Tuesday, April 23, 2024

Banika says citizenship laws biased against the poor

The Chobe Representative in Ntlo ya DikgosiKgosi Rebecca Banika, has lamented a legal regimen that she believes favours well-off expatriates at the expense of poor ones.

Through a motion that she tabled last Thursday afternoon, Banika requested the government to do away with legal requirement in the Citizenship Act that provides that foreigners applying for citizenship must be “sufficiently” fluent in Setswana. The Act also empowers both the president and the Minister of Labour and Home Affairs to waive this requirement “under special circumstances.” Banika said that in practically all instances, the latter provision is exercised in favour of the well-off (she cited businesspeople) and that poor immigrants who struggle with Setswana are never exempted. She pointed out that in some places like the North West District and Chobe, some immigrants who have lived in Botswana for decades still can’t speak Setswana and struggle to qualify for citizenship. Giving an example from her area (Pandamatenga), she said that some Nambya, Ndebele and San immigrants don’t speak a word of Setswana and are thus denied social services.

Banika said that the exemption is itself limited to individuals and not their family members. That, she added, creates complications when wives and children of such individuals have to take over a business. The other point that the Pandamatenga kgosi raised was that it is ironic that the government would retain the provision in question when more and more Batswana are acculturating into a western identity and don’t speak Setswana themselves.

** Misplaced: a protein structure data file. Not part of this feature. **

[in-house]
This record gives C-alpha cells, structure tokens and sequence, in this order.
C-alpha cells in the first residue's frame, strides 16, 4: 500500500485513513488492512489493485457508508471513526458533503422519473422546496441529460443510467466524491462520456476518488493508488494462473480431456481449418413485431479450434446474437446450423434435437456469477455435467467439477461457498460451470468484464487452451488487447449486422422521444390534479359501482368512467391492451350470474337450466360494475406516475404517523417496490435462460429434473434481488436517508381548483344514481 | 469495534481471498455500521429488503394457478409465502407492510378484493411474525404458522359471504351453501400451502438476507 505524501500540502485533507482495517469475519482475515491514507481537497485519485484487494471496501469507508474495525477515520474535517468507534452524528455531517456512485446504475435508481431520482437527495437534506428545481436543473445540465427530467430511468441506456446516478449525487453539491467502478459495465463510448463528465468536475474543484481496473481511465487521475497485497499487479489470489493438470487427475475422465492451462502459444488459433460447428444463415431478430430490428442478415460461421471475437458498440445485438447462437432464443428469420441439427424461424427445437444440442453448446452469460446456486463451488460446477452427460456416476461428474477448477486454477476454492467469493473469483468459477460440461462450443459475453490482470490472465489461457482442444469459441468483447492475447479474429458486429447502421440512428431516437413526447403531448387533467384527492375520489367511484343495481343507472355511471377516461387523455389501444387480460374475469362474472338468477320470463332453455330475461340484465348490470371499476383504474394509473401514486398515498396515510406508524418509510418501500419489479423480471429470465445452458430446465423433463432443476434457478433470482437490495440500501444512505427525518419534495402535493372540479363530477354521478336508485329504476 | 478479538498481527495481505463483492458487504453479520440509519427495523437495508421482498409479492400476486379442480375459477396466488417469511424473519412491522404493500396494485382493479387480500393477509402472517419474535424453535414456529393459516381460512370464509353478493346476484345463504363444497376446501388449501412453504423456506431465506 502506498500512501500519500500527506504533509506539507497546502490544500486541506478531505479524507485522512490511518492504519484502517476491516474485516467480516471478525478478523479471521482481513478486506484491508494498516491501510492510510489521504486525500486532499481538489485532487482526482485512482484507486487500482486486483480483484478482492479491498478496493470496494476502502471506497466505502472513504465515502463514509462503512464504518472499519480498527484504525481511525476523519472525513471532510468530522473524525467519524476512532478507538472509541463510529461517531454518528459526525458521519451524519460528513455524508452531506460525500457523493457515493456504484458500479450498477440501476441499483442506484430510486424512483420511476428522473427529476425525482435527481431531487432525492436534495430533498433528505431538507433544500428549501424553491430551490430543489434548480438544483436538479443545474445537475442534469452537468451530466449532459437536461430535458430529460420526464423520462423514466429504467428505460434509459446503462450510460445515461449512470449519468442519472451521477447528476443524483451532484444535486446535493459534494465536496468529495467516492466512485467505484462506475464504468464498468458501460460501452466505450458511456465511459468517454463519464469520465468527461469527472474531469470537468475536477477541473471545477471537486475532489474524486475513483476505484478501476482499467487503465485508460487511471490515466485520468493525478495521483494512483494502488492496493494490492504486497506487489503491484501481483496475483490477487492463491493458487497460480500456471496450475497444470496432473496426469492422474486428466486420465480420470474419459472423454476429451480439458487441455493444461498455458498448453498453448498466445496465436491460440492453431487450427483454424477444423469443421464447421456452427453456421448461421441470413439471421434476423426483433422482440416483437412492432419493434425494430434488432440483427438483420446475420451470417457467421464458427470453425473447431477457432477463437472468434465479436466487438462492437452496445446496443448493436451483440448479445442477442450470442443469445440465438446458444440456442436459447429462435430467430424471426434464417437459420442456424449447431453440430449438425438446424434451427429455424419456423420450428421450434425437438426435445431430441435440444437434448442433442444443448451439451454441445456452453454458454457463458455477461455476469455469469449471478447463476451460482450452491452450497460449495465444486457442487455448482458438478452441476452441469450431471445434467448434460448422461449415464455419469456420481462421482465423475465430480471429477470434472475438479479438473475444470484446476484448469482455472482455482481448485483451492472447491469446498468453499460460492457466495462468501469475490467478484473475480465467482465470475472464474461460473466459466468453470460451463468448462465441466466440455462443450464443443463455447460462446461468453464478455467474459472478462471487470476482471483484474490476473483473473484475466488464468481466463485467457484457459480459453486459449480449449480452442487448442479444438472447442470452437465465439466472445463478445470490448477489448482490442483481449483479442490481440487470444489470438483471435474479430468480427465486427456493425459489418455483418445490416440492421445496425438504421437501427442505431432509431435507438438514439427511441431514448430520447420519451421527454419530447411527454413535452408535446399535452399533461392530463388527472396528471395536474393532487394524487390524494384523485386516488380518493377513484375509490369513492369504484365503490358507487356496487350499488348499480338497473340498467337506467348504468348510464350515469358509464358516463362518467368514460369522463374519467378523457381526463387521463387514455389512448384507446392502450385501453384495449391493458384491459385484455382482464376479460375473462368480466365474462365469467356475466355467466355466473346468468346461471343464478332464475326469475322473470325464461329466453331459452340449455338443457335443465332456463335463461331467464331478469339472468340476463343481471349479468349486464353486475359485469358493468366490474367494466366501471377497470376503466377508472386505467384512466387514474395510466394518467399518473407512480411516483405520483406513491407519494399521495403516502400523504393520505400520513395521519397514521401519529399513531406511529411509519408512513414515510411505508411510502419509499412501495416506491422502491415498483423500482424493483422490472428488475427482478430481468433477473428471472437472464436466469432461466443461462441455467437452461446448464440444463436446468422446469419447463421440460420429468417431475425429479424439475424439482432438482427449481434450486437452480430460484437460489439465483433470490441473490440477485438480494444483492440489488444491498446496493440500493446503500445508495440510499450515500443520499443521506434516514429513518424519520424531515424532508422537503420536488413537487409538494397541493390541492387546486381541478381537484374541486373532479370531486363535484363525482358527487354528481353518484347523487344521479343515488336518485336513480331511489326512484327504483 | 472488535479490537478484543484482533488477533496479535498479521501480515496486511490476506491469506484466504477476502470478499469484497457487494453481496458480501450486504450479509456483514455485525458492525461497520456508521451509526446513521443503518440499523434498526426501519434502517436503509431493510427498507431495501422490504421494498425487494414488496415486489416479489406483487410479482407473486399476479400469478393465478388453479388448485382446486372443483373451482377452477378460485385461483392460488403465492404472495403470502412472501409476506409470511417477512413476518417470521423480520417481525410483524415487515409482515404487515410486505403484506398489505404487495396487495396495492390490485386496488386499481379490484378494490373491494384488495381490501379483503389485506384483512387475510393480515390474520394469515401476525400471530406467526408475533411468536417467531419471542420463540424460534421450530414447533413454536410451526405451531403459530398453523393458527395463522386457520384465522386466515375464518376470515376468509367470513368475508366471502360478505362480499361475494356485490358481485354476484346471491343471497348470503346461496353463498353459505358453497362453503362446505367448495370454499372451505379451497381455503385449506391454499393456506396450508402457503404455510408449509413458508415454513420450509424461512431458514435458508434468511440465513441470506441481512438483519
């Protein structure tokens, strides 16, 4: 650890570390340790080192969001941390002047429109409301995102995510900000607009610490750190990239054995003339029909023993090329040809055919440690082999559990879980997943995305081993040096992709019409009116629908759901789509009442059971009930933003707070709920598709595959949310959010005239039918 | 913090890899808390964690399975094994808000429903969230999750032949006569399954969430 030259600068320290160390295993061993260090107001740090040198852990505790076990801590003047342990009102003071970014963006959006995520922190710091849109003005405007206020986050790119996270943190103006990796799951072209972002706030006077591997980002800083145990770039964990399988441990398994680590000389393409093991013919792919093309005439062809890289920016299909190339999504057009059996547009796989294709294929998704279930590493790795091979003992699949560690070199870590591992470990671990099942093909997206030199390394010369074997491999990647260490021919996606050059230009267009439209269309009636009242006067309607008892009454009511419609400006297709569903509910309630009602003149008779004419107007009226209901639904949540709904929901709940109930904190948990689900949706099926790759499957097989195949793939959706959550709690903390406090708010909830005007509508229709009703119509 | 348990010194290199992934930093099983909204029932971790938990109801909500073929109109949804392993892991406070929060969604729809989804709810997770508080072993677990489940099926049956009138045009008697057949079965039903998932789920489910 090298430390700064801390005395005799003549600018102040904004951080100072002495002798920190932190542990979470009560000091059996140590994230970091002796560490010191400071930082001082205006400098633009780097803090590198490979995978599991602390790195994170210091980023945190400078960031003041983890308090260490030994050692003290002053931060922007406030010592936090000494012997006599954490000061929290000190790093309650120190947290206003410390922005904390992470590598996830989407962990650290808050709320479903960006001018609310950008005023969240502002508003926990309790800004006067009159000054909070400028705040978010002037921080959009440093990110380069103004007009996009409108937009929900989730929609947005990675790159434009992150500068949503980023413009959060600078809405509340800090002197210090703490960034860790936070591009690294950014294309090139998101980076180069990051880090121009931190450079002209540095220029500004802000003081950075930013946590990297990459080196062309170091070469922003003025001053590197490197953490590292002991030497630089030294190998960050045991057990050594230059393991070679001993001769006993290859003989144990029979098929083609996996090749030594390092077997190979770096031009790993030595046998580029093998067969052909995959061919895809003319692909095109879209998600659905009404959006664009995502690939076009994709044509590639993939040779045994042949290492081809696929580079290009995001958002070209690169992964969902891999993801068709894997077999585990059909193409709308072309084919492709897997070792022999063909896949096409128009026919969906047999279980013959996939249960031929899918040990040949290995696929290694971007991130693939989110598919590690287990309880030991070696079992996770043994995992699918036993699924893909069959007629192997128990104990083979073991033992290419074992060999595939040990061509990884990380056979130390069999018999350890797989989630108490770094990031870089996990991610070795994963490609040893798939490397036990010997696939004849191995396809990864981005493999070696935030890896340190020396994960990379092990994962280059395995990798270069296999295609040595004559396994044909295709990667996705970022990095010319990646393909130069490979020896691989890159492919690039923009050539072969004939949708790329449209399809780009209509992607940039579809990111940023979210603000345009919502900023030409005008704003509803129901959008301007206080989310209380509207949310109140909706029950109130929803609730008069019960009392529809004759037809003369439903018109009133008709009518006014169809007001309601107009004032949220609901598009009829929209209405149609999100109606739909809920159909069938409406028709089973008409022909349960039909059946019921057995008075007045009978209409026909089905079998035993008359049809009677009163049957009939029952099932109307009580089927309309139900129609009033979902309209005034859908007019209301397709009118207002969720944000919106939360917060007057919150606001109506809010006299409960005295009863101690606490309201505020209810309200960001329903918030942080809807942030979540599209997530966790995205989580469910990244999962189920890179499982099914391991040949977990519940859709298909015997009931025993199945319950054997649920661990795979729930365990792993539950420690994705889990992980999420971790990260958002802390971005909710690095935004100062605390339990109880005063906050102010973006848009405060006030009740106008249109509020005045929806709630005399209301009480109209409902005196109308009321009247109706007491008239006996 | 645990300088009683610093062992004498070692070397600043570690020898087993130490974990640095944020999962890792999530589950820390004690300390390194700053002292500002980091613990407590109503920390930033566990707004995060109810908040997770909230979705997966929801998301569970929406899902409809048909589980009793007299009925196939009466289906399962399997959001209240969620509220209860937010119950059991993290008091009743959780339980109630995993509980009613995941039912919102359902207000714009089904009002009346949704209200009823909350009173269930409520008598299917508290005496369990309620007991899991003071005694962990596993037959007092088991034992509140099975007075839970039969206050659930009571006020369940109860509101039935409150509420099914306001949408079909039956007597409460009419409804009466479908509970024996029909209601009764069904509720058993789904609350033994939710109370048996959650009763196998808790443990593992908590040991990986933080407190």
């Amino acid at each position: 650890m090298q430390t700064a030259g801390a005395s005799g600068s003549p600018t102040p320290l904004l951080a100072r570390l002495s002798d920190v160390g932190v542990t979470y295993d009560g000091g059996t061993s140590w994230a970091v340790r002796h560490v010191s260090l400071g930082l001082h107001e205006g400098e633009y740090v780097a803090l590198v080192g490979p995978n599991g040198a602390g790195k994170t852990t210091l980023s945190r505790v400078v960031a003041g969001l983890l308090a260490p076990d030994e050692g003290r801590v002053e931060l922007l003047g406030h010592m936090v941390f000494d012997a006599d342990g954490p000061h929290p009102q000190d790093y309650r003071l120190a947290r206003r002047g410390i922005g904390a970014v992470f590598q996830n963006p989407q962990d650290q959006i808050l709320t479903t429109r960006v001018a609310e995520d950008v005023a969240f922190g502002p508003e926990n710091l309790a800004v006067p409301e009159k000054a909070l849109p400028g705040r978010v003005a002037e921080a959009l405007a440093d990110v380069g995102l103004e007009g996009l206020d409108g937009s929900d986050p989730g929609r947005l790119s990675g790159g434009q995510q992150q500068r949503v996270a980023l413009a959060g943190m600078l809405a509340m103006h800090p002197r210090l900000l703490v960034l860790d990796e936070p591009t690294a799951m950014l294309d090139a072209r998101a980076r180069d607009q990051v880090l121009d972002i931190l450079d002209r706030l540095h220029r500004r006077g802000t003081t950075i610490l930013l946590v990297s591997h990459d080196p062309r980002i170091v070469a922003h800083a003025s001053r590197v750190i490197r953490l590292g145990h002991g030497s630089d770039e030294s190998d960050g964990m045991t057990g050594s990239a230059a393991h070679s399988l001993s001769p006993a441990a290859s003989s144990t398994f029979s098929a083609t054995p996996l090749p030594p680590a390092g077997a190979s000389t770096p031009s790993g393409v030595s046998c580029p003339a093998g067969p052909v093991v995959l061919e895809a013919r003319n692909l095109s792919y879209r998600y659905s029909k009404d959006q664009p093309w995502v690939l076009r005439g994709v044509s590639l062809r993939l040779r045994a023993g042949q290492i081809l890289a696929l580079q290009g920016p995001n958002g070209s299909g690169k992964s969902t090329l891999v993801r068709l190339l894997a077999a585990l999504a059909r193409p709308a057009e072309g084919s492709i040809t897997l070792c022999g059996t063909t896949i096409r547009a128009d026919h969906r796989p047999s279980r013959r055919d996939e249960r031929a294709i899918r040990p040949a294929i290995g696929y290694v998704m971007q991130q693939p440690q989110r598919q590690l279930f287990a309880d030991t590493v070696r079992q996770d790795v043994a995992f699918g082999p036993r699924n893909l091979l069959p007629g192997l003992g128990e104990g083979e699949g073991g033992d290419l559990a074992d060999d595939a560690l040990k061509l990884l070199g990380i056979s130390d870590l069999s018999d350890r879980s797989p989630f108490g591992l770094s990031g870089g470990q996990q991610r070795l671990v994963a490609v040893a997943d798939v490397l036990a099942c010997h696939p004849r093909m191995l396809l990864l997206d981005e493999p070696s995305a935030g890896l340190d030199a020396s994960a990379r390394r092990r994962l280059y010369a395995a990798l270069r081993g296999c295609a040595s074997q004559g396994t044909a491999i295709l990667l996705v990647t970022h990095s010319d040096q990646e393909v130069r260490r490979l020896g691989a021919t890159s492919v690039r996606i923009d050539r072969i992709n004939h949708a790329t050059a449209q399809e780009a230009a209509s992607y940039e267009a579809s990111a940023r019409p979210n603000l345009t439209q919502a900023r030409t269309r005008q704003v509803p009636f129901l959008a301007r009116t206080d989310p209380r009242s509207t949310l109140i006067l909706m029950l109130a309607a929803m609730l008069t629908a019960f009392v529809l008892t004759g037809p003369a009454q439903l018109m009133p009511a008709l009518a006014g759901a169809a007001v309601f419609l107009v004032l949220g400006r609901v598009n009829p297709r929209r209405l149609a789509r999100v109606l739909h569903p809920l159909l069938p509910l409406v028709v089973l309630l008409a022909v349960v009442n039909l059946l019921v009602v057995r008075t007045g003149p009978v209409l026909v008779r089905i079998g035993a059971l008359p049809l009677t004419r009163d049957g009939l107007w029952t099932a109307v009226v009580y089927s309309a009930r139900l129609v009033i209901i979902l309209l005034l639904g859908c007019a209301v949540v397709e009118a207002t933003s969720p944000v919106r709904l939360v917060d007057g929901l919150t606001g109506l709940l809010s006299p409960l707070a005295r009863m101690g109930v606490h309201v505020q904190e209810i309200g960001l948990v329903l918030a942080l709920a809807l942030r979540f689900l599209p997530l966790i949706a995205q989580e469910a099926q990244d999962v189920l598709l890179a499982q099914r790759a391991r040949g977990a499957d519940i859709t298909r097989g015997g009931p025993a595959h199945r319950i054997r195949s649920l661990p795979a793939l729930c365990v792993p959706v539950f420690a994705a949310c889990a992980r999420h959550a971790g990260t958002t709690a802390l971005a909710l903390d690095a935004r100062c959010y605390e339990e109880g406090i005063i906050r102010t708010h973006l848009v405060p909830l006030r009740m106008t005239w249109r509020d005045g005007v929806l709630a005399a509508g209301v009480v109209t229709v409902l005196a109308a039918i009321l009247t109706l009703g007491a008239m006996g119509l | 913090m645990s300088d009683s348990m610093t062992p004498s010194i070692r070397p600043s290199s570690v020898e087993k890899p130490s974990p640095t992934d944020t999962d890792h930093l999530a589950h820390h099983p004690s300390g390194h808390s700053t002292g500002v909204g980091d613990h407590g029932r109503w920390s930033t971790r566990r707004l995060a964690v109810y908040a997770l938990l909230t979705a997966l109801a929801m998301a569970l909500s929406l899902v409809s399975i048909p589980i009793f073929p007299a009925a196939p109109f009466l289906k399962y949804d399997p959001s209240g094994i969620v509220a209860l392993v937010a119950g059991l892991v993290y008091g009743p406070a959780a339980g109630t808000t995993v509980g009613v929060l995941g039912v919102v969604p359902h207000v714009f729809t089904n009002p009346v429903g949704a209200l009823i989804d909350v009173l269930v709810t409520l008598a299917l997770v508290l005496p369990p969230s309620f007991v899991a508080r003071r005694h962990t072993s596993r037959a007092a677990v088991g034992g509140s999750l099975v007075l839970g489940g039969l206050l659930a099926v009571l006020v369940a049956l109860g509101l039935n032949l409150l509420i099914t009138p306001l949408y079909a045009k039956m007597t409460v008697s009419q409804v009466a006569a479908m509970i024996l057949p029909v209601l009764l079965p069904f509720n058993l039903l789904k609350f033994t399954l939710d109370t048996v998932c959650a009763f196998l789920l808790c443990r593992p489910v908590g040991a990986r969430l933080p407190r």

However, the motion failed to garner enough support to gain passageExpressing a sentiment that would later be echoed by other members, Kgosi Disho Ndhowe of the Okavango Region said that developing competence in local languages is evidence that one has embraced host cultural communities and that failure to do so could be a sign of arrogance. The general sentiment of members who got a chance to speak was that the provision should be retained and it is appropriate to have stringent conditions for immigrants to naturalise.

Giving the government’s position on the motion, the Minister of Labour and Home Affairs, Annah Mokgethi, said that it is international practice to make competence in a national language a condition to qualify for citizenship. She added that language is an important cultural aspect and an integral part of belonging with both the community that one settles in and nation that s/he wants to be a citizen of.  She encouraged members of the house to encourage immigrants who settled in their respective cultural communities to learn local languages so that when they are naturalised as citizens, they can easily fit in. Revealing internal processes at her ministry, Mokgethi said that the point-based assessment tool that is used for citizenship applications awards 10 points for language competence.


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